New acquisition

19th century letter

The museum was recently gifted a small collection from the Sevenoaks Society.

One of the items was this handwritten letter, dated 1832, from a Henri Martin in Stepney East London to a Mr Bowrer, ‘Overseer’, in Sevenoaks.

The ‘T.P’ stamped above the word ‘Stepney’ stands for Twopenny Post, the charge for postage. The Twopenny Post replaced the Penny Post from 1805.

Overseers were unpaid officials who administered poor relief such as money, food and clothing. They would collect money on behalf of the poor and decide who was most in need of help. They also supervised the poorhouses, later more commonly known as workhouses.

We can see from the address that Mr Bowrer’s paid occupation was ‘Clock and Watch Maker’.

The recipient might in fact be William Bowra, of the notable Sevenoaks clock making family, who lived and worked on the High Street at the time this letter was sent.

In the letter, Henri Martin asks Mr Bowrer for poor relief due to his wife being severely unwell, and expresses concern about ending up in debt for doctor’s visits.

He writes that he has been advised to “write home to Sevenoaks to let the gentlemen of the committee know that there is no possibility of moving my wife at the present except it is to the grave”.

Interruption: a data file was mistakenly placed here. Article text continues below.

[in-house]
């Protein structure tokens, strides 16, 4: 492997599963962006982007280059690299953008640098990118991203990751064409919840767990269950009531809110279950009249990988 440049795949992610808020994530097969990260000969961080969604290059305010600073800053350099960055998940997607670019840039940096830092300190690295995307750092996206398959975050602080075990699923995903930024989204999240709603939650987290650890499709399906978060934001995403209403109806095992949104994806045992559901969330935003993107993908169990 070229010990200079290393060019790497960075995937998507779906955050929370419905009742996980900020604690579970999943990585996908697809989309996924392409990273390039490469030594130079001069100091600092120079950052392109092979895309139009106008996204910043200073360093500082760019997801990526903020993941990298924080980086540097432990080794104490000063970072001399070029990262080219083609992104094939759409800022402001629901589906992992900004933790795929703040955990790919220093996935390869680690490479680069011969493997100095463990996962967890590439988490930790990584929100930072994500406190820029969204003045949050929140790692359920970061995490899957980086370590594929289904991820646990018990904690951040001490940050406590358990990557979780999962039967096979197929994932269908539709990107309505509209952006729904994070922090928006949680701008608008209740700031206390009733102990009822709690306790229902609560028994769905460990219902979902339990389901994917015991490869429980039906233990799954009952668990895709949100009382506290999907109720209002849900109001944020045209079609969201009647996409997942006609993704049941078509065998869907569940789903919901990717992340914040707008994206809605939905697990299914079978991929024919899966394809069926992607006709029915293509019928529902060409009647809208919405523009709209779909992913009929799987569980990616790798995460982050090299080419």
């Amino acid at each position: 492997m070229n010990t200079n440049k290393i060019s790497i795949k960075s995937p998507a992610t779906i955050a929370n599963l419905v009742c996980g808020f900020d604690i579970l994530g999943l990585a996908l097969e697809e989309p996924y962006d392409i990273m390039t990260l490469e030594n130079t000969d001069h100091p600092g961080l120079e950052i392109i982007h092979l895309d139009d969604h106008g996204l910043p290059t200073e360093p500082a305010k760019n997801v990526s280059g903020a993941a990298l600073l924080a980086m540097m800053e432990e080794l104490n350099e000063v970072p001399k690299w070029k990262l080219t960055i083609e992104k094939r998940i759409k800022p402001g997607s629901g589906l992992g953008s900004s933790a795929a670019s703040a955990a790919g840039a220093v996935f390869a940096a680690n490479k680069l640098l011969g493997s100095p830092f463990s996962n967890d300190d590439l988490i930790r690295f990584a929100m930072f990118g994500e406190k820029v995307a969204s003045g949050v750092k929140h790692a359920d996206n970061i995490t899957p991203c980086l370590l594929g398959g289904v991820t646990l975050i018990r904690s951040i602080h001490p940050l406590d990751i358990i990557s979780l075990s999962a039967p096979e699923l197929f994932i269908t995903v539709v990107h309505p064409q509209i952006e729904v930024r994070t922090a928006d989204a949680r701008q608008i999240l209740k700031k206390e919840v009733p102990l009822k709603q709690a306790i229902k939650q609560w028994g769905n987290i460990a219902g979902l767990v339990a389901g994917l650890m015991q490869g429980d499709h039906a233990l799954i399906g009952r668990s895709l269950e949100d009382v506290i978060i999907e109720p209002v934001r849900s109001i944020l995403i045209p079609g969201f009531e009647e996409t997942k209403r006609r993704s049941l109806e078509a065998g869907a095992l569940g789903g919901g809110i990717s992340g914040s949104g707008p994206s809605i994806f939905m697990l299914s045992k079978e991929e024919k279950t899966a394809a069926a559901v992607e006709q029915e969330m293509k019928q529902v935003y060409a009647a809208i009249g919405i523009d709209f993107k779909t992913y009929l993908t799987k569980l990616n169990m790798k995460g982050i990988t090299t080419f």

In the 1830s, east London was the most deprived and dangerous part of the city. Though it was a hub of industry, the rapidly growing population led to cramped and unsanitary conditions, and there was no national welfare system to support the sick or elderly when they couldn’t work.

The letter suggests that Mr Martin, being from Sevenoaks originally, has been directed by the poor relief administrators in Stepney to request that Sevenoaks Parish take responsibility for him, even though he cannot move out of Stepney.

He explains that he has been “ordered to go to the poor house next Friday to hear what orders the gentlemen of Stepney have got from Seven Oakes”.

The map below shows Edward Street, Stepney, the address provided by Mr Martin. The street no longer exists, but Salmon Lane and Commercial Road are still there.

Written by Liz Botterill, Curator

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